Geography poses an additional problem.  Iberia, Scandinavia and the Balkans are essentially single land masses with their associated islands – although a large part of Denmark is strictly speaking a geographical continuation of northern Germany.  The “British Isles” consist of two large islands and a considerable number of much smaller islands.  Inhabitants of the smaller of the two main islands take umbrage at the group being referred to by the name of its larger neighbour.  In Irish the term “British Isles” translates as Éire agus an Bhreatain Mhór, literally Ireland and Great Britain.  In Irish the island is called an Bhreatain Mhór to distinguish it from the Irish name for Wales, an Bhreatain Bheag or “Little Britain”.  (Brittany is an Bhriotáin in Irish, a relatively recent borrowing of the French name Bretagne.) 

Yet for Scottish nationalists it is imperative that we open up the “cultural Britishness” debate to include the Irish.  By including the Irish we make it plain that the deep and very real links we feel with the other nations of this island group are distinct from the British state and would continue beyond the demise of that state.  That strengthens the case for independence immeasurably.’ 

This is an argument for a Pan-Gaelic Nationalism, or at a broader level a Celtic Nationalism, an intellectual leap the author fails to make but one that has ancient roots, both politically and culturally, and is the obvious next step to many for Ireland, Scotland, Wales, etc. This progressive kind of thinking is apparent in the description preferred by Celtic Nationalists like myself for the islands of Ireland and Britain: the Celtic Isles. That answers to the many issues of ‘cultural Britishness’ are to be found outside this false and frankly colonial concept but rather in a renewed Celtic identity that can bring the surviving Celtic nations of Europe together in co-operation and community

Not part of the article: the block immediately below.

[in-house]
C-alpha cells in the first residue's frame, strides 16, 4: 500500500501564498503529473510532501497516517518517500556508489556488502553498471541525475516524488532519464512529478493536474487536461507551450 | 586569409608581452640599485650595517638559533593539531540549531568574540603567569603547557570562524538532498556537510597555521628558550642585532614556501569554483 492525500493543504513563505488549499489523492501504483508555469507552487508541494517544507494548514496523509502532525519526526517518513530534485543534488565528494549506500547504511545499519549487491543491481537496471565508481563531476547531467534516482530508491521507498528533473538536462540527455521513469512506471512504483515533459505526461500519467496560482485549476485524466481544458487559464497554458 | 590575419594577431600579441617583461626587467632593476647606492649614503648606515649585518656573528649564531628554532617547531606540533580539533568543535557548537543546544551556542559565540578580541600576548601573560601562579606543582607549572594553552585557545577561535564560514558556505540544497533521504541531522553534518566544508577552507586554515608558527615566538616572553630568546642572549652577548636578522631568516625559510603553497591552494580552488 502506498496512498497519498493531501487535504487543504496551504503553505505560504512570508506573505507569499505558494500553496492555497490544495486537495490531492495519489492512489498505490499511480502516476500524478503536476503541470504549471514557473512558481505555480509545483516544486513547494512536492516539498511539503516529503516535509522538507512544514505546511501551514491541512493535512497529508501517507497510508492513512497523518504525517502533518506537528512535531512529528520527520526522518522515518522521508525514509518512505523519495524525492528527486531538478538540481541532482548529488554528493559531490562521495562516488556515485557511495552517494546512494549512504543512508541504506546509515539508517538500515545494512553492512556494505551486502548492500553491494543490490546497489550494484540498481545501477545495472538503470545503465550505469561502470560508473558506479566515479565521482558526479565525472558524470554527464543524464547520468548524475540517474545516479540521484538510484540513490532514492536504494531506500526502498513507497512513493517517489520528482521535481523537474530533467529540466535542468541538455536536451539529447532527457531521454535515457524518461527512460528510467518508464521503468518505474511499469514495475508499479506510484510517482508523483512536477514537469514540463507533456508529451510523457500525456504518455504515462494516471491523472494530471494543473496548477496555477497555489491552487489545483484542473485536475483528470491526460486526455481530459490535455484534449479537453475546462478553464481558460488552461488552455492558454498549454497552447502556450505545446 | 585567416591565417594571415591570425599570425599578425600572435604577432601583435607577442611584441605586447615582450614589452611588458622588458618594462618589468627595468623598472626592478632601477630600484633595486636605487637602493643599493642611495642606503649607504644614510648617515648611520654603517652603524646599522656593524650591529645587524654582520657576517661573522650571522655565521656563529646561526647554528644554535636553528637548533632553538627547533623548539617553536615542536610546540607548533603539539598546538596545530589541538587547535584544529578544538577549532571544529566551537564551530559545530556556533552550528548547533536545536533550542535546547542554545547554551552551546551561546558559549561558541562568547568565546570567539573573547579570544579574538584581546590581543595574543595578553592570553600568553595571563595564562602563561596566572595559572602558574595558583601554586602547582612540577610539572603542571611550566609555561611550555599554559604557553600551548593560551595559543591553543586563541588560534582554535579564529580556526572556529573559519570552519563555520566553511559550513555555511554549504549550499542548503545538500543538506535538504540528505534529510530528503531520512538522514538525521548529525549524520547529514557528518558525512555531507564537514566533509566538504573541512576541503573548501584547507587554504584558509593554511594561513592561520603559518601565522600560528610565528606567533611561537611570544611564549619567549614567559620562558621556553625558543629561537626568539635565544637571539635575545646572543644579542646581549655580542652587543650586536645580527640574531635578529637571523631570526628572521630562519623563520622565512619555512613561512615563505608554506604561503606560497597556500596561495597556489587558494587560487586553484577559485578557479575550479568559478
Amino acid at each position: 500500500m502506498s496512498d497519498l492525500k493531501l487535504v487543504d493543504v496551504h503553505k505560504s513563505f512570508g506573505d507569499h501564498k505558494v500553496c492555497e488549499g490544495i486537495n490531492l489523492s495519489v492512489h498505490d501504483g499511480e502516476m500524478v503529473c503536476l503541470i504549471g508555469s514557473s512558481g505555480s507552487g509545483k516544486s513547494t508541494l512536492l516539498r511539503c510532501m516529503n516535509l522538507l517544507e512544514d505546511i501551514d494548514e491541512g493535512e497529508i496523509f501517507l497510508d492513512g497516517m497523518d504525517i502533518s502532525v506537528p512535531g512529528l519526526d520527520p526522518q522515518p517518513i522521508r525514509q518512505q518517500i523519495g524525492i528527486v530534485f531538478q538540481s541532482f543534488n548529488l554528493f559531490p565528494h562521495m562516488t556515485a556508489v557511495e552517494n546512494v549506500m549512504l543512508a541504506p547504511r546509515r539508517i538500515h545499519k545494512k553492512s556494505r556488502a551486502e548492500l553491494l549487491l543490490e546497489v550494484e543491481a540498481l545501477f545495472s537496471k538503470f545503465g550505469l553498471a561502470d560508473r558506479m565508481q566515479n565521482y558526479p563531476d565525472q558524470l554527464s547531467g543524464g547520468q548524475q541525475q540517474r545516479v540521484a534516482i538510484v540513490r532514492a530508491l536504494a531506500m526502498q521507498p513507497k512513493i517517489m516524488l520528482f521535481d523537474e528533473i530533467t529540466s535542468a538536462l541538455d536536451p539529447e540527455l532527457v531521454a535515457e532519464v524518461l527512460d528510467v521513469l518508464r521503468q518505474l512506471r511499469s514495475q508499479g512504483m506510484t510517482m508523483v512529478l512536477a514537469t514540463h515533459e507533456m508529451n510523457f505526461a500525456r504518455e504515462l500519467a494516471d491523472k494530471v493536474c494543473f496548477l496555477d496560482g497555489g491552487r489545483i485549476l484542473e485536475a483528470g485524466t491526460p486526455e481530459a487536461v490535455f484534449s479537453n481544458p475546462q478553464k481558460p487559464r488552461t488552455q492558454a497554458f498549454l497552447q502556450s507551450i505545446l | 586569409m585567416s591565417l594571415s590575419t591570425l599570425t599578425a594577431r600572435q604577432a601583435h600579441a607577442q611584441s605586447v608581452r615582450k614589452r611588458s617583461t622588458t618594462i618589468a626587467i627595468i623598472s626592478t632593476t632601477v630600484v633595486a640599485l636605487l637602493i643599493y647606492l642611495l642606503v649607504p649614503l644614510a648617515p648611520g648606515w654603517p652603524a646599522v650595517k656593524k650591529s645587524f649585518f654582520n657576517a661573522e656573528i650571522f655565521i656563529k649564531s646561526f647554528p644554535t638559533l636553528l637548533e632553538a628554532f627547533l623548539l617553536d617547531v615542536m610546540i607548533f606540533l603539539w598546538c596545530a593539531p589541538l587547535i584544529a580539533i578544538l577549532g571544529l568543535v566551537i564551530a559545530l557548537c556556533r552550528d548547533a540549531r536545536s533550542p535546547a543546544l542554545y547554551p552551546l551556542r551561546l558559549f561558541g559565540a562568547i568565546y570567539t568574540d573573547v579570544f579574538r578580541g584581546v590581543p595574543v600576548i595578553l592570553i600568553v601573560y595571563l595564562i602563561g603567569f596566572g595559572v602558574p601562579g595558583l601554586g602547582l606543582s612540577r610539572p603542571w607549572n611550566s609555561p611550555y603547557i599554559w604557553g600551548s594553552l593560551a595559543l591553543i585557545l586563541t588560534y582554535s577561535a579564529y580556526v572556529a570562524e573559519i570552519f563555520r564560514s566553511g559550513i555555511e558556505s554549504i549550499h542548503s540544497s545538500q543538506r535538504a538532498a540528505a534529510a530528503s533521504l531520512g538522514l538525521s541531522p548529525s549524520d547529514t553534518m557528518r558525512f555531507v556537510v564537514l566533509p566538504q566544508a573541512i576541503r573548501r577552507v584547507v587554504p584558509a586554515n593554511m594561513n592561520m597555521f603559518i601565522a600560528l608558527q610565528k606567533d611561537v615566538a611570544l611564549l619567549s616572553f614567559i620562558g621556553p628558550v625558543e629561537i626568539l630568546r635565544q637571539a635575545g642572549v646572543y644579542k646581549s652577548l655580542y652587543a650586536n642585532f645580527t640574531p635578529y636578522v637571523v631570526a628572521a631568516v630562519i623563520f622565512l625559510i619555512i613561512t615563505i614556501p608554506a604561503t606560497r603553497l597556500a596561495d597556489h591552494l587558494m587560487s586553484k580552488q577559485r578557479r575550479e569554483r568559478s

And so, also from Newsnet, to a discussion on international law that is far from boring. In fact it is positively enlightening. 

‘This aspect of the Vienna Convention specifically itemizes the following areas as voiding treaty agreements. 

Article 49: Fraud –  If a State has been induced to conclude a treaty by the fraudulent conduct of another negotiating State, the State may invoke the fraud as invalidating its consent to be bound by the treaty. 

Article 50: Corruption of a representative of a State – If the expression of a State’s consent to be bound by a treaty has been procured through the corruption of its representative directly or indirectly by another negotiating State, the State may invoke such corruption as invalidating its consent to be bound by the treaty. 

Article 51: Coercion of a representative of a State – The expression of a State’s consent to be bound by a treaty which has been procured by the coercion of its representative through acts or threats directed against him shall be without any legal effect. 

Article 52: Coercion of a State by the threat or use of force – A treaty is void if its conclusion has been procured by the threat or use of force in violation of the principles of international law embodied in the Charter of the United Nations.’ 

Did not just describe the circumstances surrounding the 1921 Irish-British Treaty? 

The Scottish nationalist blogosphere (the famous Scottish cybernats included) is some of the most vibrant in the Celtic World and is always worth watching. It is a shame that nationalists from Wales, Mann, Cornwall and Brittany don’t have a similar energetic presence on the web.

%d bloggers like this: